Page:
“I was so mad at my mother the day we wrote that. We’d had a horrible fight in the car,” she confesses. “I was telling (coproducer) Mark (Batson) about it, and he said, ‘You’ll get through it.’ And I said, ‘No, I won’t.’ We started talking and writing, and the song evolved – because it is all about acceptance.
“It’s complicated on so many levels. But when you strip it down, when I look at my mom as a human being, look at her faults and challenges, you see something else come into focus. That’s what matters.
“I’m a grown woman. I don’t need her to be ‘a mother’ to me in that sense. (In writing this), it was nice to drop that need, and have this woman-to-woman relationship with her. When you start there, I was able to look through her life, and forgive my grandmother for the pain she left my mom with.”
And on the mid-career Mariah Carey-esque, handclap punctuated and gospel vocal driven “Love Is Love Is Love,” healing and acceptance abound. Rimes’ supple voice rises, falls and almost bounces, suggesting we confront those darker selves with the lyric “I’m just trying to start a conversation” that leads to a bridge of “Hate the hate, and love the hater/they’ll come around, sooner or later/ I believe it with my whole heart…”
“I’ve always been an ally of people who get beat up emotionally, who are harassed,” she says. “My uncle passed away from AIDS when I was 11, and being from the South, no one accepted him. He was the sweetest man, and people didn’t see that.
“I grew up Southern Baptist, and I’m a very spiritual person. But I kept asking my mother, ‘Why would God leave these people out? Why? He wouldn’t not love some of his children.’ That made no sense to me. People are very comfortable in their judgment box, and they don’t know how to handle (differences).
“But when I open that (thinking) up, I really see a world where there’s no difference. We are all so unique, but – and it’s cliché – I don’t care about that stuff, except to see how interesting the differences make all of us. In the end, we are all human and that connection is what matters.”
Even before Rimes truly knew that cognitively, she understood. Laughing with knowing, she recalls all the little boys who used to come backstage at her concerts. “I think their moms thought they were in love with me, but really they were in love with being me. They wanted to be in my shoes – or part of my world – only they couldn’t be out, or might not even have known (their sexuality) yet.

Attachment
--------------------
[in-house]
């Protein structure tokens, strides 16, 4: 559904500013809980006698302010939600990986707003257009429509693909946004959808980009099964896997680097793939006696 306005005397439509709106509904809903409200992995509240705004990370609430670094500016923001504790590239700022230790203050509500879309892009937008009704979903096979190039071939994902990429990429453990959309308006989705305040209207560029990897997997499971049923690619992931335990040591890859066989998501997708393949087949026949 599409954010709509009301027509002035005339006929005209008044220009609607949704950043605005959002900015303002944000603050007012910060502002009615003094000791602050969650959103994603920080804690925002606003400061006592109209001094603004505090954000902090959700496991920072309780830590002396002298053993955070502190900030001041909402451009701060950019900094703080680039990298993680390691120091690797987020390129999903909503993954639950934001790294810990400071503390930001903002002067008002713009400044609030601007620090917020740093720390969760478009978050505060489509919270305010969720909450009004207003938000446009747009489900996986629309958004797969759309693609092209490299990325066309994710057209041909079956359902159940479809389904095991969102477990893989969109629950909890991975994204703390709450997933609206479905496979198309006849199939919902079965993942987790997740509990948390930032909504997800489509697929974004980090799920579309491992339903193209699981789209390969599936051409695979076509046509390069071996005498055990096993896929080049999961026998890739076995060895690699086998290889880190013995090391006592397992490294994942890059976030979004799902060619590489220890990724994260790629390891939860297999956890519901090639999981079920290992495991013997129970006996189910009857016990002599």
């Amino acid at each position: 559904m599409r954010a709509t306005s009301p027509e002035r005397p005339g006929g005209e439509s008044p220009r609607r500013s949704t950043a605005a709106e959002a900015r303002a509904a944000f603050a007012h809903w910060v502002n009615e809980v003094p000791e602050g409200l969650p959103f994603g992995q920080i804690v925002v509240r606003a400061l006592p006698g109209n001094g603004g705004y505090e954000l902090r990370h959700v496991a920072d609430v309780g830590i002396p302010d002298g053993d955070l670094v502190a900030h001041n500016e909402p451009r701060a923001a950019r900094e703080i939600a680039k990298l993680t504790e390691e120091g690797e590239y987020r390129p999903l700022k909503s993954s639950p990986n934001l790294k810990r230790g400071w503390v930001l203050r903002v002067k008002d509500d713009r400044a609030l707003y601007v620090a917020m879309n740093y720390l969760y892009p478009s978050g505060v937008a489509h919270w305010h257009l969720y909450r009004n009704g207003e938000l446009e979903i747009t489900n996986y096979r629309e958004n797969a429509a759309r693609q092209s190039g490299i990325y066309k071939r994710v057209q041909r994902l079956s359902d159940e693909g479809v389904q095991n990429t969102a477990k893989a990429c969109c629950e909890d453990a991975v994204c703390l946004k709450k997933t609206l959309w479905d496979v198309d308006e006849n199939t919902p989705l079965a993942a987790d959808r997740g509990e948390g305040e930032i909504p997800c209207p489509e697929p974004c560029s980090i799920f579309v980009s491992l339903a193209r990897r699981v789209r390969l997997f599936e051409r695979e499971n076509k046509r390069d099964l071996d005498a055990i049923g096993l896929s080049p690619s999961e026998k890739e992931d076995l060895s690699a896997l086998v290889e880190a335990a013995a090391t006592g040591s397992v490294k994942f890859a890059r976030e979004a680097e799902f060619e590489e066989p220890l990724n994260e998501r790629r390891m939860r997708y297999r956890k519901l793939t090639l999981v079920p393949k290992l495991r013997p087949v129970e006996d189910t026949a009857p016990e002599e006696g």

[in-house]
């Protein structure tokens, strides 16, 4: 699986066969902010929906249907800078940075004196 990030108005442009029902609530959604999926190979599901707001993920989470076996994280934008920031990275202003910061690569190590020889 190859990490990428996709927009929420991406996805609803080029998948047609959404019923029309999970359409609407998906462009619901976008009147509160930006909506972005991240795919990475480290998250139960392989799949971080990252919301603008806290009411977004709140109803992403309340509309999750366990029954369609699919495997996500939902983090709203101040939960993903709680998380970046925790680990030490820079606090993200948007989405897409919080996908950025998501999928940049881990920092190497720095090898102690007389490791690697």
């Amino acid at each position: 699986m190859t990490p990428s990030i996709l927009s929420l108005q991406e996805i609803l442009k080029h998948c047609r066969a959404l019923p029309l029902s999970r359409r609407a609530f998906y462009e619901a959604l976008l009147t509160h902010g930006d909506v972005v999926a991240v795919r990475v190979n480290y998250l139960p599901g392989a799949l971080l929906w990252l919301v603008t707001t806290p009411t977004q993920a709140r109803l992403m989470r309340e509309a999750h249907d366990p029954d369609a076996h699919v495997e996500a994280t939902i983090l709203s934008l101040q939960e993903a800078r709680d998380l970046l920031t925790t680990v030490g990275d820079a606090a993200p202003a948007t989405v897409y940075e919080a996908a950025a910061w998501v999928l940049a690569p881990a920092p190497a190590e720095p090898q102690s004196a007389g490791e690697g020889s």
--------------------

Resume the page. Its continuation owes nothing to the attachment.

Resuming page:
“I was being judged a lot then, and I could see it: the fear of what people would think. I felt like an outcast and felt different, so I could relate to them. I loved them just for them, but also for everything they were feeling.”
With this newfound clarity, Rimes is finding new thresholds within her music.
“When you start out like I did, (singing) becomes a trap. You get into a mindset of, ‘If I can’t do it right, I don’t want to do it. People are going to judge me.’ I wanted no part of it. But now, when my heart is open and I get onstage, I’m really letting go. It’s the lyrics, and it’s not about me any more.
“Every night, to sing ‘I will build the kingdom from my remnants…’? That’s really inspiring to me – but the people are really captivated, they’re in it with me now. I’ve never had this kind of joy with music. After all this time, it’s a whole new feeling.
“I can make people feel every emotion. But take them on that ride? The control of my voice, you’re right, I’ve always had that. But now there’s a fearlessness from this shift I’ve had. Now I trust that the technique is there, but it’s about sharing myself. I get onstage, and it’s my whole being, and people are experiencing my heart.”
(Cover image credit: Steven Sebring)
Sep 18 2019
Sep 18 2019
Sep 04 2019
Sep 04 2019